As well as the potential health problems that tumble dryer sheets can cause, there’s also the environmental impact of having to bin the sheet after each use.  Is there an eco friendly alternative?  I like to think so.  If you’re looking to green your laundry, then here are some eco friendly alternatives to tumble dryer sheets that address all of the above.

eco friendly alternatives to tumble dryer sheets

Eco friendly alternatives to tumble dryer sheets

Wool Dryer Balls

I appreciate that wool dryer balls sound like the most hippy-ish thing in the world.  In the interests of research I bought some wool dryer balls from eBay to give them a go, and it turns out I quite like them.  Scent free, they soften your clothes as the dryer spins, and help prevent static cling naturally.  And if you do want to scent your clothes, simply add a few drops of your favourite essential oil to the balls before placing in the dryer.

Quick, easy and reusable: what’s not to love?

Apparently the wool dryer balls help your washing dry quicker, but I haven’t noticed a considerable decline in drying time.  You can’t win them all!

Dryer Eggs

I also have some knobbly dryer eggs from Eco Egg, that apparently have been scientifically proven to reduce tumble drying time by up to 28%.  I haven’t tested this claim (life’s too short!) but some people have claimed they do significantly reduce drying time.  The eggs also reduce static cling, and eliminate the need for fabric conditioner.

The eggs come with essential oil scent sticks that you insert into the middle of the egg, and you can replace this when the scent wears off.  The good news is you can use them without the scent sticks if you are scent averse or don’t want the added expense of buying scent refills.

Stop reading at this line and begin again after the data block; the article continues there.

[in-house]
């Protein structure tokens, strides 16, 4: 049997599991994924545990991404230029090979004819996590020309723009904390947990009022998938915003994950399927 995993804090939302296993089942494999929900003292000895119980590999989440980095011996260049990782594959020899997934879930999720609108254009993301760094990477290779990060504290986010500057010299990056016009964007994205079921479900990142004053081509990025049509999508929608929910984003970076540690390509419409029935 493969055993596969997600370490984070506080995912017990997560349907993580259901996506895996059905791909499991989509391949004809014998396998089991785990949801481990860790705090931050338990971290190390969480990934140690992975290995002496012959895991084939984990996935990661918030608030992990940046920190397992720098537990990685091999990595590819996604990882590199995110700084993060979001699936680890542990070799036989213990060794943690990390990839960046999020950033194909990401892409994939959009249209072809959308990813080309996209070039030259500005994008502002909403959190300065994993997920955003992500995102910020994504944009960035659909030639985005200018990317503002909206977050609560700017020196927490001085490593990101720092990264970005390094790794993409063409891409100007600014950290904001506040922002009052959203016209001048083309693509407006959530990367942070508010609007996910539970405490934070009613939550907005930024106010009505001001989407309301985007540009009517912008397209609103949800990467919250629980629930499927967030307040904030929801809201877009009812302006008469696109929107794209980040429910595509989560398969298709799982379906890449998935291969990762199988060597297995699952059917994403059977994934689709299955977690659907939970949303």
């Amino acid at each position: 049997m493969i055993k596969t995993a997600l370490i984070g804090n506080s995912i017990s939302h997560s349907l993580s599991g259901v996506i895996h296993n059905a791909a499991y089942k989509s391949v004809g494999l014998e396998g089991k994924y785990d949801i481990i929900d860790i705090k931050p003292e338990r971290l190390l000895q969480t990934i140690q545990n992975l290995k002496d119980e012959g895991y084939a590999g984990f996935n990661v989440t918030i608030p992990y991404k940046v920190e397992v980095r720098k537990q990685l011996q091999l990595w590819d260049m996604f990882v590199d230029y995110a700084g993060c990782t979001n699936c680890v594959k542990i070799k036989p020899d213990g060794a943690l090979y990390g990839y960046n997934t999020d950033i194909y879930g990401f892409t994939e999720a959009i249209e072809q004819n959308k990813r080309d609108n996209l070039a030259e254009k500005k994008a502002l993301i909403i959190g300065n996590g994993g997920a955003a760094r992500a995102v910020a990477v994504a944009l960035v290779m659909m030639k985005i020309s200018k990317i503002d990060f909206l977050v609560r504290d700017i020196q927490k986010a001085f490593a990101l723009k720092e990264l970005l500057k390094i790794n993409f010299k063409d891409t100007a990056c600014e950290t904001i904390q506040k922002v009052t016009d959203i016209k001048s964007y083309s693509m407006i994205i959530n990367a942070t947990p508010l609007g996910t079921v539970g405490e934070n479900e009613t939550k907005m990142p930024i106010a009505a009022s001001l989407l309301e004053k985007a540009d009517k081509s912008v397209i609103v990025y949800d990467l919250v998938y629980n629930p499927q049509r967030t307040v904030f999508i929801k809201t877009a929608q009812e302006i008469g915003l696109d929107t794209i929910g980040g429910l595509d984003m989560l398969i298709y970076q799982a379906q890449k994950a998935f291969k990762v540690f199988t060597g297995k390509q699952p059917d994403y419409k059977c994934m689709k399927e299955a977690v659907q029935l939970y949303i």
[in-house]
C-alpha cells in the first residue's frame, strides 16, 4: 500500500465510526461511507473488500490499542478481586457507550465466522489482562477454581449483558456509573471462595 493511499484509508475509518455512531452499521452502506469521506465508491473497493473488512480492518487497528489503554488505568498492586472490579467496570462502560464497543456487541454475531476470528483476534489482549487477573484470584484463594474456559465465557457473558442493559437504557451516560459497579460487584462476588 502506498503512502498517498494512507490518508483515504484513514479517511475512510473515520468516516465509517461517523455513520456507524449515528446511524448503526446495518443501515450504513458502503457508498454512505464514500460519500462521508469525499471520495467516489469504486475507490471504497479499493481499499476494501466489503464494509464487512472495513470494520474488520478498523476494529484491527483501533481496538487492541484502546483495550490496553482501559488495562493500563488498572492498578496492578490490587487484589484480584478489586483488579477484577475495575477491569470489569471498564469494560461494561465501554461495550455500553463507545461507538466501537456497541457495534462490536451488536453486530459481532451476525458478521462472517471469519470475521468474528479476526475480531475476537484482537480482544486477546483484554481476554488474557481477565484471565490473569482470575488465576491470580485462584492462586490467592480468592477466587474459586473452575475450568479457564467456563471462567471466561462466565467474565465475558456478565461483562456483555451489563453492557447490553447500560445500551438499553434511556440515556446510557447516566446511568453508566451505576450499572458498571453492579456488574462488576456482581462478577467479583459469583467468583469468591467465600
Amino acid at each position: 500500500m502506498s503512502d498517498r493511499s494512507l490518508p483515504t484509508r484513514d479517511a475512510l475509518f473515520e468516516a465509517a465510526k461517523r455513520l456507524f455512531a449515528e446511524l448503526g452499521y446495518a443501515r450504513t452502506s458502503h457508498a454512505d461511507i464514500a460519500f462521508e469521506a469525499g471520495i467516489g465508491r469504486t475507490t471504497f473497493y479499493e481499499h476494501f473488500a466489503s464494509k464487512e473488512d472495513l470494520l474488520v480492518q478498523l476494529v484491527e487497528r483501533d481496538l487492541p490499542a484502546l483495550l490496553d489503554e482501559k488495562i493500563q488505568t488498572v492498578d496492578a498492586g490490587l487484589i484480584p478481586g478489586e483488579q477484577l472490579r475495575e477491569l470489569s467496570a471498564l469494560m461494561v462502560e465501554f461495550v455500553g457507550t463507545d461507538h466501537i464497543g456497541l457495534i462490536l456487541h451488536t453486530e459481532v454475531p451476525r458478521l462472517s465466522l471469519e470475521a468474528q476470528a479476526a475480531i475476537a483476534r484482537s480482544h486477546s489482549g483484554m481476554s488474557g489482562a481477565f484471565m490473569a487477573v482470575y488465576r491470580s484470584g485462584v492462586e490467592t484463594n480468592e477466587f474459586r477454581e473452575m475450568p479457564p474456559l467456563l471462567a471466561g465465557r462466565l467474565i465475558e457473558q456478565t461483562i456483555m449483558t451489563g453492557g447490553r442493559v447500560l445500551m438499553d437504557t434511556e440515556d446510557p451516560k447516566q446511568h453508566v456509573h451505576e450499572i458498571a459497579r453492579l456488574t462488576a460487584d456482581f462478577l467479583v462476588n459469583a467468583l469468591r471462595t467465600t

Make Your Own Fabric Softener

If you want to soften your clothes the easiest and cheapest way to do this is during the wash cycle.  Here’s a quick guide on how you can make your own fabric conditioner, which softens clothes as well as helping to eliminate static cling.

Scented Fabric Scraps

If you just want to add scent to your laundry, then place a few drops of your favourite essential oil on a scrap of fabric and add to your dryer at the start of the drying cycle.  Natural fabrics work best, so try an old cotton flannel, a bit of muslin, a cotton handkerchief, or something similar.

Other tumble dryer tips

If you want to avoid static cling the best thing to do is to avoid tumble drying polyester and other synthetic fabrics, such as lycra and synthetic fleece.  Natural fabrics, such as cotton, don’t tend to cling as much as polyester.  Meanwhile, polyester tends to dry quite quickly when hung up to dry.

Another top tip is to avoid over-drying your clothes.  Completely dry clothing spinning around in your tumble dryer encourages the formation of static, so try taking your clothes out the dryer 5 minutes before you normally would to see if that helps.

If you do have a problem with static cling that none of the above helps with, some people swear by crumpling up a ball of tin foil and placing that in your tumble dryer along with your clothes.  I have not tried this as I don’t buy tin foil, but it’s certainly something to keep in mind!

Another unusual tip for eco friendly alternatives to tumble dryer sheets that I have seen bandied around is to add a teaspoon of hair conditioner to a scrap of fabric and place that in the dryer alongside your wet clothes.  I haven’t tried this either, but it’s another trick to keep up your sleeves if none of the above work for you!  I would use an eco friendlier brand of conditioner if giving this a go.

Missed anything?  Let me know in the comments below!